Antibodies and mass spectrometry

Global proteome survey


The human proteome is highly complex. Despite recent advancement in mass spectrometry (MS) technologies, extensive sample fractionation is typically required to fully characterize the complex proteome derived from clinical samples such as tissue. To meet required sensitivity, dynamic range, resolution, and reproducibility, the group of Carl Borrebaeck developed a conceptually novel method, denoted global proteome survey (GPS) and apply this for biomarker discovery (1).

GPS applies especially for purpose recombinant single-chain variable antibody fragments (scFv) termed Context Independent Motif Specific (CIMS) antibodies that are designed to recognize short peptide motifs shared by many proteins. These are used for specific enrichment of a subset of peptides which are analyzed through mass spectrometry (MS) to generate a high-quality protein signature for molecular profiling.

Next generation GPS platform

We are now developing the next generation GPS platform to allow state-of-the-art sensitivity and specificity for multi-biomarker discovery through applying a wider range of CIMS antibodies and improved antibody immobilization strategies for more efficient peptide captures. This will be applied to demonstrate and validate the next generation GPS platform as a tool to identify treatment-response biomarker signatures in oncology patients, starting in breast cancer.

Breast cancer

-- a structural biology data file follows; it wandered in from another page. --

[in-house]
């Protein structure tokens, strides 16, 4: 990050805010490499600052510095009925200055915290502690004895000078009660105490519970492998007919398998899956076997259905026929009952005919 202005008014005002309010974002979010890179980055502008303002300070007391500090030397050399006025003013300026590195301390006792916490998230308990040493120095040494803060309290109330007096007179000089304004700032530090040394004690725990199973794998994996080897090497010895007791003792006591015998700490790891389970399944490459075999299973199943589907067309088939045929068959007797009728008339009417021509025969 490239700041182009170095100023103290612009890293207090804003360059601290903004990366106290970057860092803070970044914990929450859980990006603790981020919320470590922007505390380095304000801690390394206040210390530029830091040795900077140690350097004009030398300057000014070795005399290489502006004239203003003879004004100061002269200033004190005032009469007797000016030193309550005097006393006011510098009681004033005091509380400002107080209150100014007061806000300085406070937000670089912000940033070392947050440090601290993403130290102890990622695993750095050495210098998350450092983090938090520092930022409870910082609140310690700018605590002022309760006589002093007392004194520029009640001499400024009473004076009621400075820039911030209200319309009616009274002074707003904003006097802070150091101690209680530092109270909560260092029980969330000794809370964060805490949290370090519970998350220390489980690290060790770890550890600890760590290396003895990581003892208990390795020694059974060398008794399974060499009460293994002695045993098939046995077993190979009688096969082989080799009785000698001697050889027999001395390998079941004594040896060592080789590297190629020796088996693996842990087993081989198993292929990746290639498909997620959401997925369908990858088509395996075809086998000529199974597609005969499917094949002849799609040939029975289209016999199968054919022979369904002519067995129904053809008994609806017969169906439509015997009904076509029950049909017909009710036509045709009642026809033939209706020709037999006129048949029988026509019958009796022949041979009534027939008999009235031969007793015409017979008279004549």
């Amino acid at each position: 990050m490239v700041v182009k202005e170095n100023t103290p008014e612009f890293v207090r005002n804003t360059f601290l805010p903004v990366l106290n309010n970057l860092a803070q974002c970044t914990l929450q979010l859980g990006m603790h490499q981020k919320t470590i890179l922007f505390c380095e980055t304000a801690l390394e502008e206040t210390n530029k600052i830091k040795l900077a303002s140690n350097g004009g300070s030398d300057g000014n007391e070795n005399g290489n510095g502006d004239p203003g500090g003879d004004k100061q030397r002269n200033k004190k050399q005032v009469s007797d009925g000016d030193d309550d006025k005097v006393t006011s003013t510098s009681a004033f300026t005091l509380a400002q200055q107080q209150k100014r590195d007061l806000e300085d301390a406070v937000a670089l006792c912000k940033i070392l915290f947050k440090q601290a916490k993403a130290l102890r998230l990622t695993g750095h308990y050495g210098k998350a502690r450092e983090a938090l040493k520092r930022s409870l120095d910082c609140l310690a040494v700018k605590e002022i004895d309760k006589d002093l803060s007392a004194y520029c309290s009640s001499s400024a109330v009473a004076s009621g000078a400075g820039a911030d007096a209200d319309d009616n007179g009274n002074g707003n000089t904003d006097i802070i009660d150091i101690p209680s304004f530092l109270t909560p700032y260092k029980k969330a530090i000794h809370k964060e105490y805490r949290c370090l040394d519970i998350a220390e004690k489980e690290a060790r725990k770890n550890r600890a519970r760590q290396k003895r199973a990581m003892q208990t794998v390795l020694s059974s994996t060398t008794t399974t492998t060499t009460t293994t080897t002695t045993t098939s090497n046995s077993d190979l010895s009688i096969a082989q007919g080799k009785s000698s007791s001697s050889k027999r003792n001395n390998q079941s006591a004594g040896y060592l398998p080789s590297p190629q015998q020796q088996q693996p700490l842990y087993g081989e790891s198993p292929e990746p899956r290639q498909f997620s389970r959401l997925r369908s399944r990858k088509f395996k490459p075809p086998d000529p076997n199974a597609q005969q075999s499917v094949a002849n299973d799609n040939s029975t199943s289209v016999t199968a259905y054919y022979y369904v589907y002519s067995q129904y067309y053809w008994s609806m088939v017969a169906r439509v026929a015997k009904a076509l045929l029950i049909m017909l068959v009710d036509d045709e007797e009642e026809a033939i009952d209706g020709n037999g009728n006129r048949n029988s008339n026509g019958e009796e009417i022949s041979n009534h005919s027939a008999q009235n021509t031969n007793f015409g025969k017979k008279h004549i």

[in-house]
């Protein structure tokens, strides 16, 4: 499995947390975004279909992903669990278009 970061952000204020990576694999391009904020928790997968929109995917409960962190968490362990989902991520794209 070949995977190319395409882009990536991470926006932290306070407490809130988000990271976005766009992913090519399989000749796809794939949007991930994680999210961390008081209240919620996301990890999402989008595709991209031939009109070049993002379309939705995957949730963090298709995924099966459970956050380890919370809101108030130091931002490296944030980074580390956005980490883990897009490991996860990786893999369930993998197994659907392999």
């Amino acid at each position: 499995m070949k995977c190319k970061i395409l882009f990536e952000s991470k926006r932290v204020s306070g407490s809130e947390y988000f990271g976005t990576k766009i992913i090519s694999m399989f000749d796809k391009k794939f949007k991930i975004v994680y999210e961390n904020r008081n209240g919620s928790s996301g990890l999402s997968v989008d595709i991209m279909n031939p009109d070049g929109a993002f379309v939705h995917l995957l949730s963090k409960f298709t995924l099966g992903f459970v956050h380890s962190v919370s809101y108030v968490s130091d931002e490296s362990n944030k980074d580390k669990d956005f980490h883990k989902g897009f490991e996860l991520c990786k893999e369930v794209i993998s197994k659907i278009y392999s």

Breast cancer is the most frequently diagnosed cancer and the leading cause of cancer death among women. Histological grading, one of the most commonly used prognostic factors, is a combined score based on the morphological and cytological features of tumor cells and reflects the aggressiveness of a tumor. This combined score is then used to stratify breast cancer tumors into grade 1, slow growing and well differentiated; grade 2, moderately differentiated; and grade 3, highly proliferative and poorly differentiated. The many (30% to 60%) tumors classified as histological grade 2 belongs to a heterogeneous patient cohort.  

Clinical data

The clinical value of histological grades for these patients has proven to be less informative for clinical decision making and many patients are overtreated or treated with a therapy that does not offer any benefits. We have in a previous study applied GPS analysis to breast cancer tumor analysis and defined a molecular signature for molecular grading (2).

We have recently improved the GPS technology and are now in the process to further advance the initial molecular signature to acquire a deeper molecular understanding of breast cancer biology and tumor progression, and contribute to individualize prognosis and treatment decisions using an objective, high-performing classifier.

References

  1. Proteomic analysis and discovery using affinity proteomics and mass spectrometry. Olsson N, Wingren C, Mattsson M, James P, O'Connell D, Nilsson F, Cahill DJ, Borrebaeck CA. Mol Cell Proteomics. 2011 Oct;10(10)
  2. Grading breast cancer tissues using molecular portraits. Olsson N, Carlsson P, James P, Hansson K, Waldemarson S, Malmström P, Fernö M, Ryden L, Wingren C, Borrebaeck CA. Mol Cell Proteomics. 2013 Dec;12(12)
Fredrik Levander. Portrait.

Associate Professor Fredrik Levander

fredrik.levander@immun.lth.se
+46-46 222 38 35

Medicon Village
Building 406
Scheelevägen 2
223 63 LUND

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